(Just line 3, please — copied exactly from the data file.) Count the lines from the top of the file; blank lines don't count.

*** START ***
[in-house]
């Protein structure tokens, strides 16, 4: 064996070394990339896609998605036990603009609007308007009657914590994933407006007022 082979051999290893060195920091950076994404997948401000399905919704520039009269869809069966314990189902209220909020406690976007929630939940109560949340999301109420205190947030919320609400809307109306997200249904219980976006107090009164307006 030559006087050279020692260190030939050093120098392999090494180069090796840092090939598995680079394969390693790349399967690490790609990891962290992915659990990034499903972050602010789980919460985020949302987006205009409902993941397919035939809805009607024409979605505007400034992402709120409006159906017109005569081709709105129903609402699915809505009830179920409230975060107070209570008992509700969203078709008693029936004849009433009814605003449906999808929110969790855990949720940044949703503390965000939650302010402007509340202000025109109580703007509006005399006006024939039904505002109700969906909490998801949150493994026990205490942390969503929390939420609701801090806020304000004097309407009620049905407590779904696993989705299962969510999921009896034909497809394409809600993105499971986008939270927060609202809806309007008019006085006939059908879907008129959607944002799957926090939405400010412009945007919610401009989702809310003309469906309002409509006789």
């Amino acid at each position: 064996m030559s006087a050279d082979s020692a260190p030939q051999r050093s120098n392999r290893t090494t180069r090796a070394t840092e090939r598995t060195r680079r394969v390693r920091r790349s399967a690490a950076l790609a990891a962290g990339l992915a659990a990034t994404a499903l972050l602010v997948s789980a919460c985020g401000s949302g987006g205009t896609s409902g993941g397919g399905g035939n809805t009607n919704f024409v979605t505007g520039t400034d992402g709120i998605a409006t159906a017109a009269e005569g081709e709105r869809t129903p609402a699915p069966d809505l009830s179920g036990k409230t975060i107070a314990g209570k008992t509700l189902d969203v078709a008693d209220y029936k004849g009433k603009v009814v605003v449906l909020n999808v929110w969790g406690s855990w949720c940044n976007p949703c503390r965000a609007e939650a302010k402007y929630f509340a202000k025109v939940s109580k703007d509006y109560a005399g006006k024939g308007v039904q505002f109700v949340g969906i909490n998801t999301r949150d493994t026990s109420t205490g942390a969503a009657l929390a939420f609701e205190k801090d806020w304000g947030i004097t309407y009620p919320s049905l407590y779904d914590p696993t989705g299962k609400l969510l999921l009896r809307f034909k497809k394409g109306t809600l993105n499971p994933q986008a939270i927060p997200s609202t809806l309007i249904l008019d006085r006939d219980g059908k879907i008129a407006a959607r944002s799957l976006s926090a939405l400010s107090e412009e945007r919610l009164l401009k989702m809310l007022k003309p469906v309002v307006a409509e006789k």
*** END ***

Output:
């Amino acid at each position: 064996m030559s006087a050279d082979s020692a260190p030939q051999r050093s120098n392999r290893t090494t180069r090796a070394t840092e090939r598995t060195r680079r394969v390693r920091r790349s399967a690490a950076l790609a990891a962290g990339l992915a659990a990034t994404a499903l972050l602010v997948s789980a919460c985020g401000s949302g987006g205009t896609s409902g993941g397919g399905g035939n809805t009607n919704f024409v979605t505007g520039t400034d992402g709120i998605a409006t159906a017109a009269e005569g081709e709105r869809t129903p609402a699915p069966d809505l009830s179920g036990k409230t975060i107070a314990g209570k008992t509700l189902d969203v078709a008693d209220y029936k004849g009433k603009v009814v605003v449906l909020n999808v929110w969790g406690s855990w949720c940044n976007p949703c503390r965000a609007e939650a302010k402007y929630f509340a202000k025109v939940s109580k703007d509006y109560a005399g006006k024939g308007v039904q505002f109700v949340g969906i909490n998801t999301r949150d493994t026990s109420t205490g942390a969503a009657l929390a939420f609701e205190k801090d806020w304000g947030i004097t309407y009620p919320s049905l407590y779904d914590p696993t989705g299962k609400l969510l999921l009896r809307f034909k497809k394409g109306t809600l993105n499971p994933q986008a939270i927060p997200s609202t809806l309007i249904l008019d006085r006939d219980g059908k879907i008129a407006a959607r944002s799957l976006s926090a939405l400010s107090e412009e945007r919610l009164l401009k989702m809310l007022k003309p469906v309002v307006a409509e006789k």